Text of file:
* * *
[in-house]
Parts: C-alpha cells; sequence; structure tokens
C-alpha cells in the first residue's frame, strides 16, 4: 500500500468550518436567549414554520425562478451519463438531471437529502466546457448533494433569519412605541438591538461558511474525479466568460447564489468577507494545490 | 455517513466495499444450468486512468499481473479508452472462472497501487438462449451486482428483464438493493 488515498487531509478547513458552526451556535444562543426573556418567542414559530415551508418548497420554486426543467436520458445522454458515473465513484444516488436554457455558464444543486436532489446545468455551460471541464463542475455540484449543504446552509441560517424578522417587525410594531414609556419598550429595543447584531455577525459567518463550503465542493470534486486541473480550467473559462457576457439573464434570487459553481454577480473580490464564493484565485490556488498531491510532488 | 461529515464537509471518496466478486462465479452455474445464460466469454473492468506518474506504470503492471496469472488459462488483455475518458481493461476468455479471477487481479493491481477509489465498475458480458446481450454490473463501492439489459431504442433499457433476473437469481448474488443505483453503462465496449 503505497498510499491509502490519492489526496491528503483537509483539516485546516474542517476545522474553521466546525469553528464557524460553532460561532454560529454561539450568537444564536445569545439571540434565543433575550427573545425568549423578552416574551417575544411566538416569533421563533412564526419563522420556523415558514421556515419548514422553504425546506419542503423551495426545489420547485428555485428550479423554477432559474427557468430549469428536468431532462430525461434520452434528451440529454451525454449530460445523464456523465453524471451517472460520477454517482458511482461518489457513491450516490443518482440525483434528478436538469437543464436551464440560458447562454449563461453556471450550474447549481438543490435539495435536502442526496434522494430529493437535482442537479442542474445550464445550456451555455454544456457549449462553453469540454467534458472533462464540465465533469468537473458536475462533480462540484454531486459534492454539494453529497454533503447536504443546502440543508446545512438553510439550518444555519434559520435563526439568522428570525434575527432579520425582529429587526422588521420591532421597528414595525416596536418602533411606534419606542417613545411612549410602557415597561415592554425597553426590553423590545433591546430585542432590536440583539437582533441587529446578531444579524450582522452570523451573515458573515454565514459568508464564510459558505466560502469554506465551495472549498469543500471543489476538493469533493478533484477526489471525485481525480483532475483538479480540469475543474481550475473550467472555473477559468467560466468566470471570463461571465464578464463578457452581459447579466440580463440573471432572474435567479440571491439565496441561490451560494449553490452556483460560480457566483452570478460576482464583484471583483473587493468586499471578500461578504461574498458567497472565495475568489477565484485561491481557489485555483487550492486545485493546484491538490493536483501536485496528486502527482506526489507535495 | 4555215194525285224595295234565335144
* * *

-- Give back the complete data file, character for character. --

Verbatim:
[in-house]
Parts: C-alpha cells; sequence; structure tokens
C-alpha cells in the first residue's frame, strides 16, 4: 500500500468550518436567549414554520425562478451519463438531471437529502466546457448533494433569519412605541438591538461558511474525479466568460447564489468577507494545490 | 455517513466495499444450468486512468499481473479508452472462472497501487438462449451486482428483464438493493 488515498487531509478547513458552526451556535444562543426573556418567542414559530415551508418548497420554486426543467436520458445522454458515473465513484444516488436554457455558464444543486436532489446545468455551460471541464463542475455540484449543504446552509441560517424578522417587525410594531414609556419598550429595543447584531455577525459567518463550503465542493470534486486541473480550467473559462457576457439573464434570487459553481454577480473580490464564493484565485490556488498531491510532488 | 461529515464537509471518496466478486462465479452455474445464460466469454473492468506518474506504470503492471496469472488459462488483455475518458481493461476468455479471477487481479493491481477509489465498475458480458446481450454490473463501492439489459431504442433499457433476473437469481448474488443505483453503462465496449 503505497498510499491509502490519492489526496491528503483537509483539516485546516474542517476545522474553521466546525469553528464557524460553532460561532454560529454561539450568537444564536445569545439571540434565543433575550427573545425568549423578552416574551417575544411566538416569533421563533412564526419563522420556523415558514421556515419548514422553504425546506419542503423551495426545489420547485428555485428550479423554477432559474427557468430549469428536468431532462430525461434520452434528451440529454451525454449530460445523464456523465453524471451517472460520477454517482458511482461518489457513491450516490443518482440525483434528478436538469437543464436551464440560458447562454449563461453556471450550474447549481438543490435539495435536502442526496434522494430529493437535482442537479442542474445550464445550456451555455454544456457549449462553453469540454467534458472533462464540465465533469468537473458536475462533480462540484454531486459534492454539494453529497454533503447536504443546502440543508446545512438553510439550518444555519434559520435563526439568522428570525434575527432579520425582529429587526422588521420591532421597528414595525416596536418602533411606534419606542417613545411612549410602557415597561415592554425597553426590553423590545433591546430585542432590536440583539437582533441587529446578531444579524450582522452570523451573515458573515454565514459568508464564510459558505466560502469554506465551495472549498469543500471543489476538493469533493478533484477526489471525485481525480483532475483538479480540469475543474481550475473550467472555473477559468467560466468566470471570463461571465464578464463578457452581459447579466440580463440573471432572474435567479440571491439565496441561490451560494449553490452556483460560480457566483452570478460576482464583484471583483473587493468586499471578500461578504461574498458567497472565495475568489477565484485561491481557489485555483487550492486545485493546484491538490493536483501536485496528486502527482506526489507535495 | 4555215194525285224595295234565335144